The first thing that I want to say is that I never said anything about natural resources being owned by a government. I am a believer in the Free-Market, but I also recognize that there are things separate from the market of which the market cannot provide. Things like roads, bridges, and law enforcement (sheriff). There is no way a sole-proprietor or a partnership can create a bridge at the magnitude of connecting two states or two cities. Now I will say that a corporation can, but then what that means is that government has to give a privilege (limited liability) to a specific person to create and own the bridge which then, is an economic injustice.

Thought out history sole-proprietors and partnerships created things and products out of natural resources which then they sold in the market place. So no I do not think government should own natural resources. But what I will say is that there are things at the local level that can, and may be provided not by of government itself, but by a public entity like electric power or a waterworks. Now I will go one more step in-regards to LIBERTY. Where I live we have a public power district where the management is chosen by the people through an election at the same time, I have the free will to not participate in purchasing electricity by buying solar panels or whatever sort of renewable energy there is which would allow me to be independent from the power district. So as long as we have freedom of choice then we have LIBERTY even if there is a public power district.

I also want to say I agree to your last sentence however the problem is that there are anarchists in the liberty movement who chastise and ridicule people who believe in limited constitutional government. What they do not realize is that without government there is no LIBERTY, because then you have chaos. And the fact that I have heard many Anarchco capitalist talk about how its more efficient to have corporations provide for services like the military, utilities, roads, bridges, and law-enforcement.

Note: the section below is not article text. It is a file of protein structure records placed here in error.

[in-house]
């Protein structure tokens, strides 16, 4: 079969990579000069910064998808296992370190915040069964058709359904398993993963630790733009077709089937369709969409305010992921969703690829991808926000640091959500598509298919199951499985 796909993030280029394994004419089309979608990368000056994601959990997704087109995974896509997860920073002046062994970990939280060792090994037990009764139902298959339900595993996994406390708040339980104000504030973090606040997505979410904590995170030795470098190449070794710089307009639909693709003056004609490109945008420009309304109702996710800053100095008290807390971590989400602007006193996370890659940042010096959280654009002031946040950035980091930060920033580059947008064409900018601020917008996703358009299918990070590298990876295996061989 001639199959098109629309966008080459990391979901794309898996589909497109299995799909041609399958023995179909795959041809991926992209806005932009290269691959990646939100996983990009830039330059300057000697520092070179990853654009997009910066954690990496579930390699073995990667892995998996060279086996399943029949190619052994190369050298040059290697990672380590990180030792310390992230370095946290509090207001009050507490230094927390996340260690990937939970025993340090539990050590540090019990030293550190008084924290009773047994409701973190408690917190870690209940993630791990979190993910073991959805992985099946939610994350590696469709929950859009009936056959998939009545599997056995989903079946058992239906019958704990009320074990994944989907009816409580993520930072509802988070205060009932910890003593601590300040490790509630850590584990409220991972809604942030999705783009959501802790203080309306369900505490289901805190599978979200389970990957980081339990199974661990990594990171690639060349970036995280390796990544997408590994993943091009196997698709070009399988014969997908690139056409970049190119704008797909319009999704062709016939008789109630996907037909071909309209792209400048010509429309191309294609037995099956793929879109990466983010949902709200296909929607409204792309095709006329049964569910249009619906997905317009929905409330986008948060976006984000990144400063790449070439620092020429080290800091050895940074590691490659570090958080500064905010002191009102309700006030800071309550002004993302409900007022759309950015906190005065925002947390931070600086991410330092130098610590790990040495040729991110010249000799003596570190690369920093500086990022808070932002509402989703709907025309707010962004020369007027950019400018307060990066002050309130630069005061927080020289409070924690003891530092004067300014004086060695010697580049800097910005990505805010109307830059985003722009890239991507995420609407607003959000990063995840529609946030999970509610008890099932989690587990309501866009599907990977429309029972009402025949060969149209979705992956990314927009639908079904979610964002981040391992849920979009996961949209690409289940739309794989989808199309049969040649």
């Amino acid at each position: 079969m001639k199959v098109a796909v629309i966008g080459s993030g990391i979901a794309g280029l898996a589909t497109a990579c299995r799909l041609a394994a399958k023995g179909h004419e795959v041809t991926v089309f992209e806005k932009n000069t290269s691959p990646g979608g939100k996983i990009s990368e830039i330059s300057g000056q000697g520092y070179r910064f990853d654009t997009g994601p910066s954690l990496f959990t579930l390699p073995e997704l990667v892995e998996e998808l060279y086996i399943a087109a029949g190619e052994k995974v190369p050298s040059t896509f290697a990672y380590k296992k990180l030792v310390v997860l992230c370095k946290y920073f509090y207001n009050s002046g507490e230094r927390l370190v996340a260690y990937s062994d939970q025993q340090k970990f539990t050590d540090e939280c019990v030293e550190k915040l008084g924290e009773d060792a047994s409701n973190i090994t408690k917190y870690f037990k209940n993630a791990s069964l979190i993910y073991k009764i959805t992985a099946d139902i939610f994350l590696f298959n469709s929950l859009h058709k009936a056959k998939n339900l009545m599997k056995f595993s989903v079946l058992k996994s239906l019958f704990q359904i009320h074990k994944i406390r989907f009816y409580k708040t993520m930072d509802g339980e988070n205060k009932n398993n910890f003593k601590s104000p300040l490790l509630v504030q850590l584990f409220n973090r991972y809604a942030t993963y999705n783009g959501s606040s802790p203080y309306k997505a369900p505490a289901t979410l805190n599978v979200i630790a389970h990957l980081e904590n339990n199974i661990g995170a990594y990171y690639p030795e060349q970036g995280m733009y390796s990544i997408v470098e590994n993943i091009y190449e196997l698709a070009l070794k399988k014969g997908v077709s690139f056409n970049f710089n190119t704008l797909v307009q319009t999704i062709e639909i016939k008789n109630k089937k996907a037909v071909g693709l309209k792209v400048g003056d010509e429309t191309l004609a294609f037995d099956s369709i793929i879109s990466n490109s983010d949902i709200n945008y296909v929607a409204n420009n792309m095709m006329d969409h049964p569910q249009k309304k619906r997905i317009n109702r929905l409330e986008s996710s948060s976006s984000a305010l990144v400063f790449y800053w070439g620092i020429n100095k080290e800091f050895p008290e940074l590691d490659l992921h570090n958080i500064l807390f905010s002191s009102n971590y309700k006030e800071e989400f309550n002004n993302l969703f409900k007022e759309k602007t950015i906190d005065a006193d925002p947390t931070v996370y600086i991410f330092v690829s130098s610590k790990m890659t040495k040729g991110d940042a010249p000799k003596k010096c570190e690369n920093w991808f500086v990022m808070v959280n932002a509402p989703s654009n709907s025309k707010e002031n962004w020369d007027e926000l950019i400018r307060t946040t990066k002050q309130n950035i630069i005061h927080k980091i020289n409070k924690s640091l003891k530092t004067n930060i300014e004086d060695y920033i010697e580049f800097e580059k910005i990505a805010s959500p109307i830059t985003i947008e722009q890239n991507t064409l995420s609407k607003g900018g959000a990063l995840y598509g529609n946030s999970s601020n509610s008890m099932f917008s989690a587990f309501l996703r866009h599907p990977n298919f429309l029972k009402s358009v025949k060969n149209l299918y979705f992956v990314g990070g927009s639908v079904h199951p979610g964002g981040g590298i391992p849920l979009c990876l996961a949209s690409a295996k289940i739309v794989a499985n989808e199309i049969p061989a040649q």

So that is why I started the discussion.
Matt W.
user 26992822
Cedar Park, TX
Post #: 2
Why can't the free market provide a bridge? or roads? or law enforcement? The Military I agree with because of the international identity of a country's military. If by roads, you mean a unified interstate highway system, then I suppose I can agree in practice instead of in theory. As long as there is a tax payer supported major road network, it isn't going to be cost effective to build your own. Of course, if we implement toll roads everywhere we might get into a position where a private toll road could be cost effective. I don't see how a bridge would be out of the realm of being private. Law enforcement could absolutely be handled privately.

but lets go back to the first sentence. why couldn't a bridge be handled by non governmental entities (of whatever sort)?
Matt W.
user 26992822
Cedar Park, TX
Post #: 3
This also seems to have undertones of the state vs State issue. I am one of the people that thinks whoever is in charge is the government. whether that is THE government, a corporation, a gang or something else. The advantageous thing about a corporation running things with the government making the rules is the separation of roles. When you have one entity making the rules, implementing the rules and enforcing the rules, the voluntary nature of the system breaks down. Granted, there can (and is) collusion between the corporations and government, but corruption is not the topic of this thread.
Ryan
user 14281597
Austin, TX
Post #: 5
I'm not an anarchist, nor even a minarchist, but I still don't think corporations should exist. If we are going to enforce the concept of debt, which we do, a business should not get immunity based on the number of owners it has or a filing fee it pays the government. I think all businesses that have owners should be treated as partnerships. And all organizations that have no owners should be treated as non-profit casual organizations. Of course this position cannot be that of an anarchist (but can be minarchist) because you still have 'debt', a legal concept enforced by a governing organization.

As far as natural resources and geoism... that too cannot really have an anarchist position because at the end of the day some organization will be metting out the resources. First come first serve? That's fine until someone else tries to take it, or stop you from taking it. There will always be some baseline authority running your usage of natural resources.

That's really the concept behind minarchism, that some formal enforced rules will still need to exist in order to maximize liberty. Laws against theft, laws against some random group acting as a government, rules deciding how debts and vendettas should be handled, etc.

Whether you have full liability, no liability, or limited liability there is a society enforcing those concepts. In that sense there never ever is anarchy. In the past the present or the future.
Vincent C.
user 4673685
Austin, TX
Post #: 255
Here is a Quote from a friend of mine.

"One question that comes to my mind is this: If the only way a Corporation can come into existence is by Government sanction, how could a Corporation be sanctioned if "We the People" did away with Government?"
Powered by mvnForum

People in this
Meetup are also in:

Sign up

Meetup members, Log in

By clicking "Sign up" or "Sign up using Facebook", you confirm that you accept our Terms of Service & Privacy Policy